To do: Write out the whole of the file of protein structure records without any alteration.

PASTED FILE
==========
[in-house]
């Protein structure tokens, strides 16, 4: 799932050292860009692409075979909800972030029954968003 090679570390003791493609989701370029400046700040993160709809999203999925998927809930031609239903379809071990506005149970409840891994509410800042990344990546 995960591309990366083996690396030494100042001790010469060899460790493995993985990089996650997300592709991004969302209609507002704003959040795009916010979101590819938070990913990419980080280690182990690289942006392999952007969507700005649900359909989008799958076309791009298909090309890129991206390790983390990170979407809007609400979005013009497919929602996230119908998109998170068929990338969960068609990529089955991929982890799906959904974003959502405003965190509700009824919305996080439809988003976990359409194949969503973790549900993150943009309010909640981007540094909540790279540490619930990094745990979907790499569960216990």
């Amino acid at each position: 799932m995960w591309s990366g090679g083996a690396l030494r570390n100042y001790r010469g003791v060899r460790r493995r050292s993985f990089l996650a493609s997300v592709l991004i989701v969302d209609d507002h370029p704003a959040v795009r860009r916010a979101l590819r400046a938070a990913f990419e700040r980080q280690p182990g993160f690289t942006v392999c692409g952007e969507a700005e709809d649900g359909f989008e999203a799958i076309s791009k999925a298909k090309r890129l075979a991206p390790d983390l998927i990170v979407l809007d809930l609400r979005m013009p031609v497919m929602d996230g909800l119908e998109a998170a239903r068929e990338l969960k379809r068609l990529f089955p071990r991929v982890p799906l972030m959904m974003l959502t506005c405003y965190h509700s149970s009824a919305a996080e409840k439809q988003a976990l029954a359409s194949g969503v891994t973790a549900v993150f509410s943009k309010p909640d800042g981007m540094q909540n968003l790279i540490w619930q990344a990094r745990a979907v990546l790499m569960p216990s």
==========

[in-house]
């Protein structure tokens, strides 16, 4: 799932050292860009692409075979909800972030029954968003 090679570390003791493609989701370029400046700040993160709809999203999925998927809930031609239903379809071990506005149970409840891994509410800042990344990546 995960591309990366083996690396030494100042001790010469060899460790493995993985990089996650997300592709991004969302209609507002704003959040795009916010979101590819938070990913990419980080280690182990690289942006392999952007969507700005649900359909989008799958076309791009298909090309890129991206390790983390990170979407809007609400979005013009497919929602996230119908998109998170068929990338969960068609990529089955991929982890799906959904974003959502405003965190509700009824919305996080439809988003976990359409194949969503973790549900993150943009309010909640981007540094909540790279540490619930990094745990979907790499569960216990």
């Amino acid at each position: 799932m995960w591309s990366g090679g083996a690396l030494r570390n100042y001790r010469g003791v060899r460790r493995r050292s993985f990089l996650a493609s997300v592709l991004i989701v969302d209609d507002h370029p704003a959040v795009r860009r916010a979101l590819r400046a938070a990913f990419e700040r980080q280690p182990g993160f690289t942006v392999c692409g952007e969507a700005e709809d649900g359909f989008e999203a799958i076309s791009k999925a298909k090309r890129l075979a991206p390790d983390l998927i990170v979407l809007d809930l609400r979005m013009p031609v497919m929602d996230g909800l119908e998109a998170a239903r068929e990338l969960k379809r068609l990529f089955p071990r991929v982890p799906l972030m959904m974003l959502t506005c405003y965190h509700s149970s009824a919305a996080e409840k439809q988003a976990l029954a359409s194949g969503v891994t973790a549900v993150f509410s943009k309010p909640d800042g981007m540094q909540n968003l790279i540490w619930q990344a990094r745990a979907v990546l790499m569960p216990s």